Persistence of residual leukaemia cells in acute and chronic myeloid leukaemia will eventually lead to a relapse of the disease. Dendritic cell-based vaccines might constitute a therapeutic option for leukaemia patients to control or eradicate minimal residual disease. Dendritic cells have the unique property to stimulate naïve T cells. In a majority of the myeloid leukaemia patients these cells can be generated directly from leukaemia cells, although several factors hamper the feasibility of this approach. Other options are being explored to make active specific DC-based immunotherapy in leukaemia more broadly applicable. This review summarises data on active specific DC-based immunotherapy in acute and chronic myeloid leukaemia and discusses current optimisation strategies.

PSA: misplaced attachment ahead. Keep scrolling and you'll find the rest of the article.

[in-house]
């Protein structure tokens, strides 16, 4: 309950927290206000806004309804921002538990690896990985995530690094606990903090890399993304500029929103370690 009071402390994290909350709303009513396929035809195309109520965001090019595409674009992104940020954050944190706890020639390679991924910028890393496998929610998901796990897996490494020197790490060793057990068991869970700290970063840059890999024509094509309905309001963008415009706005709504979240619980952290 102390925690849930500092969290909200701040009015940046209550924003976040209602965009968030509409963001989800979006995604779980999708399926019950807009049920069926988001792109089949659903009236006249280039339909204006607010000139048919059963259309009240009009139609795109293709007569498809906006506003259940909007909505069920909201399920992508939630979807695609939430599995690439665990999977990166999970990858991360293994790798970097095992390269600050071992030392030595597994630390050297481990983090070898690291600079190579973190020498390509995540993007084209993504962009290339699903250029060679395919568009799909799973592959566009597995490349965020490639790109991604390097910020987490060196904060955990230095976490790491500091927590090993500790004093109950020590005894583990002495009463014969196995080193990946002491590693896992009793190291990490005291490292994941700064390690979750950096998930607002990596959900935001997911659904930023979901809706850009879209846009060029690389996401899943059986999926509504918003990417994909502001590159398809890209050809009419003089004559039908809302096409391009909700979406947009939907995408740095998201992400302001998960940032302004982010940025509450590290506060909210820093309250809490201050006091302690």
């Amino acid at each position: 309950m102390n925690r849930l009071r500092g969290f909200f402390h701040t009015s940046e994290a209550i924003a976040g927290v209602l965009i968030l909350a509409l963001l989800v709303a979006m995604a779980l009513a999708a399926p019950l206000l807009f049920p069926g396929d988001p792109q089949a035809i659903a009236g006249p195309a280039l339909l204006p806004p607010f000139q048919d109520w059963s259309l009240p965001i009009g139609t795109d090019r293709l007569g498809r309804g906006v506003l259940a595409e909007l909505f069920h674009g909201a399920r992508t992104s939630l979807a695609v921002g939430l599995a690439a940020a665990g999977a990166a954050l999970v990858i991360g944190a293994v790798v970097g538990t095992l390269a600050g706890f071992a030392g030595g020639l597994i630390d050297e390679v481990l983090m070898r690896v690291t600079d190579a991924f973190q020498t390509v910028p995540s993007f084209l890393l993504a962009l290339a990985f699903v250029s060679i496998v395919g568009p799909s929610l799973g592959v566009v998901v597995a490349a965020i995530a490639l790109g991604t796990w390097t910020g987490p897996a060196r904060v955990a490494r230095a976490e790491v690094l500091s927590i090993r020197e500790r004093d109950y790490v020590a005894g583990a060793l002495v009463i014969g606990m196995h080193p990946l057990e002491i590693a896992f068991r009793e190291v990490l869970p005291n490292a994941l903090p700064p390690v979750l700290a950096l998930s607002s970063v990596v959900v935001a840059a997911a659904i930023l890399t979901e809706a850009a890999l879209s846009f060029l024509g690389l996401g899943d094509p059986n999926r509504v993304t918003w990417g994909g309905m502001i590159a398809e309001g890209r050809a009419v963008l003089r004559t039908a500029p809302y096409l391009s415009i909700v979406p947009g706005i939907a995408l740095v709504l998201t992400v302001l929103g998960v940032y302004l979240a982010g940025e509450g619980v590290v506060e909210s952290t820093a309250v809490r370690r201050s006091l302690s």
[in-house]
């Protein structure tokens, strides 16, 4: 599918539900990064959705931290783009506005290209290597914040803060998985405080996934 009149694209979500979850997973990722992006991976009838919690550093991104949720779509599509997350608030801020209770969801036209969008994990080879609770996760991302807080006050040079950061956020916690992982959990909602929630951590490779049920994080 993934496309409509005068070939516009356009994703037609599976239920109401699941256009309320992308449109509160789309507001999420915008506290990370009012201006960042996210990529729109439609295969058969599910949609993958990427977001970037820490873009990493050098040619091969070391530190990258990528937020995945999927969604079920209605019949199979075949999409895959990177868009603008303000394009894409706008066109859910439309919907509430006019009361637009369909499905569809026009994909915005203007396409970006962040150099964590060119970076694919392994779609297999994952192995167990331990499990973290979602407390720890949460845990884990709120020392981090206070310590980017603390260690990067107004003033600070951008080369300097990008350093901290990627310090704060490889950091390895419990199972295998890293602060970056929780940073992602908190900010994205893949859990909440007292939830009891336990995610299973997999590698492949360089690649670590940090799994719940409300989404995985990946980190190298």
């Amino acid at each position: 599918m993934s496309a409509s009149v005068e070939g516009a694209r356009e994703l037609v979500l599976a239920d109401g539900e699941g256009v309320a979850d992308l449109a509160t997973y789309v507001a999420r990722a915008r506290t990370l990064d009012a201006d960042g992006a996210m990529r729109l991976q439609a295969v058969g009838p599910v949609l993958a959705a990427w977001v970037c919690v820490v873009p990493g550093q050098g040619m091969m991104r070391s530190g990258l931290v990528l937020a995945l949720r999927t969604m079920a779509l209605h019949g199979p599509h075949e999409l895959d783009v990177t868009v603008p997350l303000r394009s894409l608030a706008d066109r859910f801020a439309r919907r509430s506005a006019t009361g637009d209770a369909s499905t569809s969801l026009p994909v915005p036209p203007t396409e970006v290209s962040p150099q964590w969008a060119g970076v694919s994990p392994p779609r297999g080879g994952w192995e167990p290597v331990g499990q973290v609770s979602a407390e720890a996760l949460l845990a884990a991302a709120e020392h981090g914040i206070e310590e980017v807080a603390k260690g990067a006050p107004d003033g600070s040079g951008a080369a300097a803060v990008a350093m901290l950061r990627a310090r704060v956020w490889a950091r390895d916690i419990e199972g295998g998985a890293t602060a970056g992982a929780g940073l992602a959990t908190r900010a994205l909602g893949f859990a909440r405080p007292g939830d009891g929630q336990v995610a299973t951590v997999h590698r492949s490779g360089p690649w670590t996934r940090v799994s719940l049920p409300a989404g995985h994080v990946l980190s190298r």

|Number of pages||9|
|Journal||Biomedicine and Pharmacotherapy|
|Publication status||Published - Jul 2007|